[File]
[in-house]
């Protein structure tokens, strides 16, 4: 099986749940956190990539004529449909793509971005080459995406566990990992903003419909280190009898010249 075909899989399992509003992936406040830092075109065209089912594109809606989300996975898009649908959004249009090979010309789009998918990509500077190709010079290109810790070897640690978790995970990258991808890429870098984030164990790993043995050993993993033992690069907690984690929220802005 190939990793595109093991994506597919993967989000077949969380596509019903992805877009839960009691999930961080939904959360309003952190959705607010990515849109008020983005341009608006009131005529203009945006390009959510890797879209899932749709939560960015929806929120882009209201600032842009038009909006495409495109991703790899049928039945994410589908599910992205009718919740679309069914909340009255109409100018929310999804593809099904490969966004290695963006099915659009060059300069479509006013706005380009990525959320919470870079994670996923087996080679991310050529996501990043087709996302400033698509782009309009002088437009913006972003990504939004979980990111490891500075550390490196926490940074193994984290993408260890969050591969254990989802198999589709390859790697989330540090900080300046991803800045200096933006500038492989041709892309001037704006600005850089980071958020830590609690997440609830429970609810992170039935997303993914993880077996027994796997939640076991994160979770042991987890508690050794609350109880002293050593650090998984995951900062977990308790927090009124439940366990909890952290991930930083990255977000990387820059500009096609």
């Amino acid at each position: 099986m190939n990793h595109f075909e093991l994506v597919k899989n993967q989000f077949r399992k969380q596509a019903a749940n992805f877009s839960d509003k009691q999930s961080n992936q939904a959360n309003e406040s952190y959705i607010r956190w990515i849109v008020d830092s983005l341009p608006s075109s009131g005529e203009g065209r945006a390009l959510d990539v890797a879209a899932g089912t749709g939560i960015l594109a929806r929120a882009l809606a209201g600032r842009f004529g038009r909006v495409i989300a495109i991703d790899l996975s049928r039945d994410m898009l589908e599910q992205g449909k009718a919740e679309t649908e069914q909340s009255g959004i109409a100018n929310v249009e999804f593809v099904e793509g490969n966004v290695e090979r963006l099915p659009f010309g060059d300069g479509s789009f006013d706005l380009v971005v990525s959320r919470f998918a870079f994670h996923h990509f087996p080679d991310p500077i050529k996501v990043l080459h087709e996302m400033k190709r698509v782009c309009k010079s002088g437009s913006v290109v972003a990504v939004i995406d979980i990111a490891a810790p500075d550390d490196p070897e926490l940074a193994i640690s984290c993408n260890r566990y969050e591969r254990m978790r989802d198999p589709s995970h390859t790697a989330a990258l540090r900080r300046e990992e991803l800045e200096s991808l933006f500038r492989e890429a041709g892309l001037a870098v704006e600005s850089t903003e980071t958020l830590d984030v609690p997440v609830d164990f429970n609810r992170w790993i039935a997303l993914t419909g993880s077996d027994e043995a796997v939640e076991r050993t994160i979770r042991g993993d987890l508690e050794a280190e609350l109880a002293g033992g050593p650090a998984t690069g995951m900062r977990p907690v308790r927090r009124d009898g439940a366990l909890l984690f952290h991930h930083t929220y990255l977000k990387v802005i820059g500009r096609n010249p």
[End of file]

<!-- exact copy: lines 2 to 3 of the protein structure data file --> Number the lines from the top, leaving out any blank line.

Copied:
């Protein structure tokens, strides 16, 4: 099986749940956190990539004529449909793509971005080459995406566990990992903003419909280190009898010249 075909899989399992509003992936406040830092075109065209089912594109809606989300996975898009649908959004249009090979010309789009998918990509500077190709010079290109810790070897640690978790995970990258991808890429870098984030164990790993043995050993993993033992690069907690984690929220802005 190939990793595109093991994506597919993967989000077949969380596509019903992805877009839960009691999930961080939904959360309003952190959705607010990515849109008020983005341009608006009131005529203009945006390009959510890797879209899932749709939560960015929806929120882009209201600032842009038009909006495409495109991703790899049928039945994410589908599910992205009718919740679309069914909340009255109409100018929310999804593809099904490969966004290695963006099915659009060059300069479509006013706005380009990525959320919470870079994670996923087996080679991310050529996501990043087709996302400033698509782009309009002088437009913006972003990504939004979980990111490891500075550390490196926490940074193994984290993408260890969050591969254990989802198999589709390859790697989330540090900080300046991803800045200096933006500038492989041709892309001037704006600005850089980071958020830590609690997440609830429970609810992170039935997303993914993880077996027994796997939640076991994160979770042991987890508690050794609350109880002293050593650090998984995951900062977990308790927090009124439940366990909890952290991930930083990255977000990387820059500009096609």
């Amino acid at each position: 099986m190939n990793h595109f075909e093991l994506v597919k899989n993967q989000f077949r399992k969380q596509a019903a749940n992805f877009s839960d509003k009691q999930s961080n992936q939904a959360n309003e406040s952190y959705i607010r956190w990515i849109v008020d830092s983005l341009p608006s075109s009131g005529e203009g065209r945006a390009l959510d990539v890797a879209a899932g089912t749709g939560i960015l594109a929806r929120a882009l809606a209201g600032r842009f004529g038009r909006v495409i989300a495109i991703d790899l996975s049928r039945d994410m898009l589908e599910q992205g449909k009718a919740e679309t649908e069914q909340s009255g959004i109409a100018n929310v249009e999804f593809v099904e793509g490969n966004v290695e090979r963006l099915p659009f010309g060059d300069g479509s789009f006013d706005l380009v971005v990525s959320r919470f998918a870079f994670h996923h990509f087996p080679d991310p500077i050529k996501v990043l080459h087709e996302m400033k190709r698509v782009c309009k010079s002088g437009s913006v290109v972003a990504v939004i995406d979980i990111a490891a810790p500075d550390d490196p070897e926490l940074a193994i640690s984290c993408n260890r566990y969050e591969r254990m978790r989802d198999p589709s995970h390859t790697a989330a990258l540090r900080r300046e990992e991803l800045e200096s991808l933006f500038r492989e890429a041709g892309l001037a870098v704006e600005s850089t903003e980071t958020l830590d984030v609690p997440v609830d164990f429970n609810r992170w790993i039935a997303l993914t419909g993880s077996d027994e043995a796997v939640e076991r050993t994160i979770r042991g993993d987890l508690e050794a280190e609350l109880a002293g033992g050593p650090a998984t690069g995951m900062r977990p907690v308790r927090r009124d009898g439940a366990l909890l984690f952290h991930h930083t929220y990255l977000k990387v802005i820059g500009r096609n010249p």